Peregrinate – Field notes on time travel and space
Sandton Convention Centre, Johannesburg, South Africa 21 Aug 2014 - 24 Aug 2014
Mimi Cherono Ng’ok, Untitled, from the series, No one but you (Dakar), 2014, Courtesy: Goethe Institut Johannesburg
In the framework of the 7th edition of the FNB Joburg Art Fair, the Goethe Institut Johannesbrug presents Peregrinate – Field notes on time travel and space. The exhibition features the work of three photographers: South Africans Thabiso Sekgala and Musa N. Nxumalo, and Kenyan Mimi Cherono Ng’ok.
The exhibition explores the concept of photography as a common method of investigation, discovery and representation – an act of wandering undertaken by the photographer as traveler and explorer. The works featured present travelling as an elliptical narrative encompassing various locations, and explore each photographer’s relationship to space.
Musa N. Nxumalo, Neighborhood 12, from the series In/Glorious (Neighborhood), 2009. Courtesy: Goethe Institut Johannesburg
Traversing Soweto streets, backyards in Nairobi, dusty Jordanian alleys, Peregrinate invites viewers to consider the intimate politics of home and belonging, as well as the possibilities inherent in dislocation or a lack of anchoring, and the routes one takes to find a way forward. Considering visa restrictions and the cost of airfare from one part of the African continent to the other, the exhibition bears in mind how understandings of home and land/scape – connection or disconnection to a place – are shaped by limitation, and filtered through historical, political and personal ways of seeing. Peregrinate employs the interplay of migration, the artificial aspect of borders and how the African city is rarely considered a permanent space as a premise for storytelling. By documenting ordinary places, banal everyday events, strangers, friends, family, these elements are assigned historical significance. The photographs stand as monuments to place, movement and new discoveries.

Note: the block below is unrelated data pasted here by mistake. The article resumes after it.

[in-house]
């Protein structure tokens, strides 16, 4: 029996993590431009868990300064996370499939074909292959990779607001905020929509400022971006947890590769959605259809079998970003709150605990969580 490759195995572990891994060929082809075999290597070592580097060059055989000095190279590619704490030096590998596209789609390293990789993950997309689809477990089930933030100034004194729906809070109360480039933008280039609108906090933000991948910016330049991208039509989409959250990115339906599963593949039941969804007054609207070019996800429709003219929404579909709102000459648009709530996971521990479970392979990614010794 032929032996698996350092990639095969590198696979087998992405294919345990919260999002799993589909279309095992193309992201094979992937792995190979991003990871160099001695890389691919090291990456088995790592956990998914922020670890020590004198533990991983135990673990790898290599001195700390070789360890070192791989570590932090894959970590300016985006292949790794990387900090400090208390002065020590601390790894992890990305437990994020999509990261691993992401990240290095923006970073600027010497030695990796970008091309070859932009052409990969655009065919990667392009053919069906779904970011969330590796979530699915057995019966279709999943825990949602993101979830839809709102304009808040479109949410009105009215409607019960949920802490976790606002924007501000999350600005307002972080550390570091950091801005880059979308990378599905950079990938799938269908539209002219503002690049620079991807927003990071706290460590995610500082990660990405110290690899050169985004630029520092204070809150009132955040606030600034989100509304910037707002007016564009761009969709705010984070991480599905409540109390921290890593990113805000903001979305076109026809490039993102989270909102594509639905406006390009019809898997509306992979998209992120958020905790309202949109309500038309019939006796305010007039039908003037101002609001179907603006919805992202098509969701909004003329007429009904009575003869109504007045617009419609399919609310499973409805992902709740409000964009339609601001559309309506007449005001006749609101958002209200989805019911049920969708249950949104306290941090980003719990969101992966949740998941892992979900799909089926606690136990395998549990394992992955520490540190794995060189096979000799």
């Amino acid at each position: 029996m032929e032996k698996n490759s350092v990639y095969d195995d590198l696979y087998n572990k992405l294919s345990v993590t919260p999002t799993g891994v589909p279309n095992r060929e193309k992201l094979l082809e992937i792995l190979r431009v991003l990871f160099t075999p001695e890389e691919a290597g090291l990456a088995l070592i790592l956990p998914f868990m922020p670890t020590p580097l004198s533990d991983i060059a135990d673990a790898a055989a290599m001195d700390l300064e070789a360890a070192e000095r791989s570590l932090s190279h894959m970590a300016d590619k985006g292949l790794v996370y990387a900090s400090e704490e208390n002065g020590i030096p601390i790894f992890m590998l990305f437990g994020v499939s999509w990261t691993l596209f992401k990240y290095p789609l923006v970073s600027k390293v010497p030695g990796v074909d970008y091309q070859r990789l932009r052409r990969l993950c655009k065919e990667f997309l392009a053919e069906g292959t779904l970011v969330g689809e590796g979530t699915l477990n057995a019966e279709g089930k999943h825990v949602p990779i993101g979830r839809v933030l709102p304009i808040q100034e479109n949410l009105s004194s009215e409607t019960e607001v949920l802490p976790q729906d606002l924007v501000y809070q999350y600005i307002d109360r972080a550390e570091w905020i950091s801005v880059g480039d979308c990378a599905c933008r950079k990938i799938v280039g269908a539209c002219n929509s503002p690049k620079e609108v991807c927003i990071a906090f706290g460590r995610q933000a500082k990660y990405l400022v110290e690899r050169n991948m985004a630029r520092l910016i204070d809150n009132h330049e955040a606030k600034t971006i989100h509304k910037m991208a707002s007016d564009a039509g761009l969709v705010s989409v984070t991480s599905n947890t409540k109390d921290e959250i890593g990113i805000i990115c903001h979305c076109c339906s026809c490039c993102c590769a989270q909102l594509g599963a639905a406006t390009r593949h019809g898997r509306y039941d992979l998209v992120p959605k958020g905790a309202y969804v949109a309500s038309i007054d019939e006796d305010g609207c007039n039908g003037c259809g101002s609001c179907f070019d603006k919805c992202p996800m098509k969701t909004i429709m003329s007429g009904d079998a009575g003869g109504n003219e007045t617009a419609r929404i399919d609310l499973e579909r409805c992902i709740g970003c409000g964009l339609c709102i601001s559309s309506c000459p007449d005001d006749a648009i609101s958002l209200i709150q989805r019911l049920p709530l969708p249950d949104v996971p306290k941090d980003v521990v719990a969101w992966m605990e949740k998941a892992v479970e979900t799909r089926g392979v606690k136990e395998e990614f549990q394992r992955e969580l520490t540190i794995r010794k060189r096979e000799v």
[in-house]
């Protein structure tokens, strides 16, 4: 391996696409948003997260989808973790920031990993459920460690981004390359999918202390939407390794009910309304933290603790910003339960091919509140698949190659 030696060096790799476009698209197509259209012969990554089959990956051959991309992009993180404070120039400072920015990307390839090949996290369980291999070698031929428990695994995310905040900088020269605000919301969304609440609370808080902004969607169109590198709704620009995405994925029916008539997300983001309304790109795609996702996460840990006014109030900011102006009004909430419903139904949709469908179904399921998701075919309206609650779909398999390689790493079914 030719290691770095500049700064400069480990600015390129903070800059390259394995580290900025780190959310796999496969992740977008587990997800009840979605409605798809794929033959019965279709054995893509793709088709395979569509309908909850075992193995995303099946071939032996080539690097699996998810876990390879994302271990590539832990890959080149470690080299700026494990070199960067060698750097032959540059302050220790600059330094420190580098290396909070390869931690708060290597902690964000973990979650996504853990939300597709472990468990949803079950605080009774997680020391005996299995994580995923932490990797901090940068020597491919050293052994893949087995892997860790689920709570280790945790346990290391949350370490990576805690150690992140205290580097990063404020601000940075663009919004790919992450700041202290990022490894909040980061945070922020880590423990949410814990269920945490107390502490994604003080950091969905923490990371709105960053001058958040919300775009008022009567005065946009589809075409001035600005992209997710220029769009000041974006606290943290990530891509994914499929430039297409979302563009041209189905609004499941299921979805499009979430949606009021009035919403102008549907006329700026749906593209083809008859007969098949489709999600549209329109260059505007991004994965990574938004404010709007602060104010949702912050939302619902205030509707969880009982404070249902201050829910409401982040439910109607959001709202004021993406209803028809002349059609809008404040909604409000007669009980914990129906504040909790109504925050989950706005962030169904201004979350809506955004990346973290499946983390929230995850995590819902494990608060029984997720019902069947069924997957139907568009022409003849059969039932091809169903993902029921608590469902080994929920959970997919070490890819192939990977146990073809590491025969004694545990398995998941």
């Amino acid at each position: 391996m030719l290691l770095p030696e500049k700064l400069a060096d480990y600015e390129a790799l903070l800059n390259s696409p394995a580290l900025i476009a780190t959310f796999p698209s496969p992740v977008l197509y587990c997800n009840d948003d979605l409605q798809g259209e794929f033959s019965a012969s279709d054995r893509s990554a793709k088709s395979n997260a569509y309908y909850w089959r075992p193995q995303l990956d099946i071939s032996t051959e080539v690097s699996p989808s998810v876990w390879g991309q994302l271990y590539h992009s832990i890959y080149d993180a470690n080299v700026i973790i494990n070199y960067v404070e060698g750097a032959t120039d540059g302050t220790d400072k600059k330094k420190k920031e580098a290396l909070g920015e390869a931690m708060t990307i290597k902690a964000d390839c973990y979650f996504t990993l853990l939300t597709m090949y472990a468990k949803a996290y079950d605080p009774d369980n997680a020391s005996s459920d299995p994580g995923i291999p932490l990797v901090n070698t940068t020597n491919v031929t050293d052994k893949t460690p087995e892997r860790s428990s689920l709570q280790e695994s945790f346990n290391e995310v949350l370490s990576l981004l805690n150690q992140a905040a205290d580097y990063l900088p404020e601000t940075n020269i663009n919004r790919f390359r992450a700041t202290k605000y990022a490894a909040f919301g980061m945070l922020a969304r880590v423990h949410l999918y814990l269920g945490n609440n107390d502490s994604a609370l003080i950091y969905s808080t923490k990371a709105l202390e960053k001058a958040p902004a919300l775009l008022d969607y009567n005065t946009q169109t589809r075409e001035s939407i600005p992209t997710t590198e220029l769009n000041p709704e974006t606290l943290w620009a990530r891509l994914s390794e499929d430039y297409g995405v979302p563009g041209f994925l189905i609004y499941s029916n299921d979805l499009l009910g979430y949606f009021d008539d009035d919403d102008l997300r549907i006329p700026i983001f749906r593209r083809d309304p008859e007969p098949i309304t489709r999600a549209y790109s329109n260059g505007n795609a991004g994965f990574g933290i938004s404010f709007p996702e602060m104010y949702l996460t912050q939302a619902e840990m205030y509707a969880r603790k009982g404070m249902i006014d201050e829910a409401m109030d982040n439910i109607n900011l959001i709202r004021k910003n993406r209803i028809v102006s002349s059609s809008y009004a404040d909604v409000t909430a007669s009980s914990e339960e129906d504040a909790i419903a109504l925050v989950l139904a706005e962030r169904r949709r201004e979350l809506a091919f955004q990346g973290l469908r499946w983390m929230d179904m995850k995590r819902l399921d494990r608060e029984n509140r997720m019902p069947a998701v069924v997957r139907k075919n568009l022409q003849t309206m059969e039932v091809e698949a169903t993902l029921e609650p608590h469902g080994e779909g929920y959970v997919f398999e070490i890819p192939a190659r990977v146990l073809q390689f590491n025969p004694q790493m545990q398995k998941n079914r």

Thabiso Sekgala, Madume gafeli, from the series Second Transition, 2012. Courtesy: Goethe Institut Johannesburg
Sub-titled ‘field notes on time travel and space’, the exhibition examines spatial politics, the economics of time and travel, and the kinds of access granted to travelers. The travels of three different wanderers are juxtaposed as temporal sculptures to chronicle the personal experience of journeying within the home, neighbourhood and country, as well as the act of departing for distant places.
Jointly curated by the featured photographers – Peregrinate was conceived as the culmination of their participation in the Goethe-Institut portfolio workshop, the Photographers Master Class. Initiated in 2008 by the Goethe-Institut and Simon Njami, the Master Class provides a critical platform for emerging photographers from around the continent.